Archaeology & Tribes
Federal regulations and laws, including Section 106 of the National Historic Preservation Act, and state laws (Pennsylvania State History Code) require PennDOT to identify significant archaeological sites that could be impacted by transportation projects. Archaeological sites include both historic sites from European colonialism up to the mid-20th century and pre-contact sites which are from Native American's first arrival up to European colonialism. PennDOT has a staff of six archaeologists in engineering districts throughout the Commonwealth. We also have a cooperative agreement with Indiana University of Pennsylvania (IUP) to have summer college student interns, and overseen by a PennDOT staff archaeologist, conduct investigations on small transportation projects. This program is known as the Pennsylvania Highway Archaeological Survey Team (PHAST).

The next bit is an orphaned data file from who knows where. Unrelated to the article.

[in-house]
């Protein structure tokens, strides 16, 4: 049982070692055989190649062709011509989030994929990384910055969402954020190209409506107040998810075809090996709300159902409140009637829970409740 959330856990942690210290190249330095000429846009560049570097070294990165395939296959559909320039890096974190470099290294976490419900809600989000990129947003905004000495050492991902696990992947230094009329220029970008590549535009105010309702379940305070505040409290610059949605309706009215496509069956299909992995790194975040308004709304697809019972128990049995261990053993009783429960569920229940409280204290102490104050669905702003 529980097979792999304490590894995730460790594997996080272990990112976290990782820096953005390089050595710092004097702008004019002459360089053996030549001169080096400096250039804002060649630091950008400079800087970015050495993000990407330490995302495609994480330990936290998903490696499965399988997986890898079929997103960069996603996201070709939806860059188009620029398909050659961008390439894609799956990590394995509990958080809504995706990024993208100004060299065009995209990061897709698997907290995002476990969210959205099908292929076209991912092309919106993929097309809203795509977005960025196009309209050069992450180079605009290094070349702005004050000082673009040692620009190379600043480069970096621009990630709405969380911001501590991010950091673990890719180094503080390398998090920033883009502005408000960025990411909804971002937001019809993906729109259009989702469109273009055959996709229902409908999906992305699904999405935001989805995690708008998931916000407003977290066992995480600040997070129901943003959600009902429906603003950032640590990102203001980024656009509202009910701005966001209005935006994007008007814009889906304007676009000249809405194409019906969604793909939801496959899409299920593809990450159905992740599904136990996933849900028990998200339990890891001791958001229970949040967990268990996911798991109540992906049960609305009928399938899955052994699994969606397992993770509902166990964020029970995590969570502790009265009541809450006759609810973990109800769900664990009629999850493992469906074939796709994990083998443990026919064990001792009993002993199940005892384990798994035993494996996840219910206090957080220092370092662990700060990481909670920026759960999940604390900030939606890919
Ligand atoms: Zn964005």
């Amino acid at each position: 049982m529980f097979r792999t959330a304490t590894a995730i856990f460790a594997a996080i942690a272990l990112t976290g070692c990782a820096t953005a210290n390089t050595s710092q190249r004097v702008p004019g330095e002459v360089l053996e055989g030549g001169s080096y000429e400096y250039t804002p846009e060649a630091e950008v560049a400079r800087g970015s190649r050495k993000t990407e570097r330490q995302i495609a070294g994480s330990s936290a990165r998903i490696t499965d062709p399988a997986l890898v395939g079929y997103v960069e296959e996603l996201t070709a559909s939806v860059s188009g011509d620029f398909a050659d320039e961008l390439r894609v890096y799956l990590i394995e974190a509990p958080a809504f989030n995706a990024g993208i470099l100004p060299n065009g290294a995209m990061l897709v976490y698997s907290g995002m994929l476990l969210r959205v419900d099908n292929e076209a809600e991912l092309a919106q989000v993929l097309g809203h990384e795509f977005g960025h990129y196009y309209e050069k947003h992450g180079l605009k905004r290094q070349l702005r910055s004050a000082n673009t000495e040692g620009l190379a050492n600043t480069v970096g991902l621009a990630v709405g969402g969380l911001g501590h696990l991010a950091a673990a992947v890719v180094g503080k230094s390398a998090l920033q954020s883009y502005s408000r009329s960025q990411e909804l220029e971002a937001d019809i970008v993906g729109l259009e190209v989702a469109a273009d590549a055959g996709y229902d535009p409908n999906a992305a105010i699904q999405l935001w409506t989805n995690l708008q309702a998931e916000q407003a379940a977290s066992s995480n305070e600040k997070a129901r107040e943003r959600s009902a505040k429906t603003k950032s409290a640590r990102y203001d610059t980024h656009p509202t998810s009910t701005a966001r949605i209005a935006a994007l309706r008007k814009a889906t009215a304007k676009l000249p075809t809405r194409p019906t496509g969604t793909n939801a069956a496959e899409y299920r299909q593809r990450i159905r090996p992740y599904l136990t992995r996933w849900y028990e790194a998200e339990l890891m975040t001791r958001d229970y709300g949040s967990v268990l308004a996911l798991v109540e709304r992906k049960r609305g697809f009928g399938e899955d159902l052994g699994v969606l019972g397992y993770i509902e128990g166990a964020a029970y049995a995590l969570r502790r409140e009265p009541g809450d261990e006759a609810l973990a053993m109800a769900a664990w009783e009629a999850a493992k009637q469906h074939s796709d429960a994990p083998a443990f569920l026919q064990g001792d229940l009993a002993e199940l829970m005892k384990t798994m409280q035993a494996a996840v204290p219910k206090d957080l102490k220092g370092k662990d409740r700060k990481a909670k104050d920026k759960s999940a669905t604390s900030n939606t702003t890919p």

Section 106 also requires federal agencies (such as FHWA) to consult with persons or organizations with an interest in protecting archaeological sites as well as federally-recognized Native American tribes and nations on transportation projects that may affect culturally sensitive or important places, objects or archaeological sites. There are currently 15 federally recognized tribes and nations with ties to Pennsylvania that PennDOT consults with on behalf of FHWA. Below is a list of those tribes and nations that PennDOT currently consults with along with a searchable map. The map allows you to identify tribes to specific areas of the Commonwealth. Five tribes consult on projects throughout the entire Commonwealth. Other tribes consult only in certain counties, while several tribes consult on projects for portions of counties (outlined in purple). Additionally, the tribes and nations that PennDOT consults with have provided an overview of their histories and governance structure.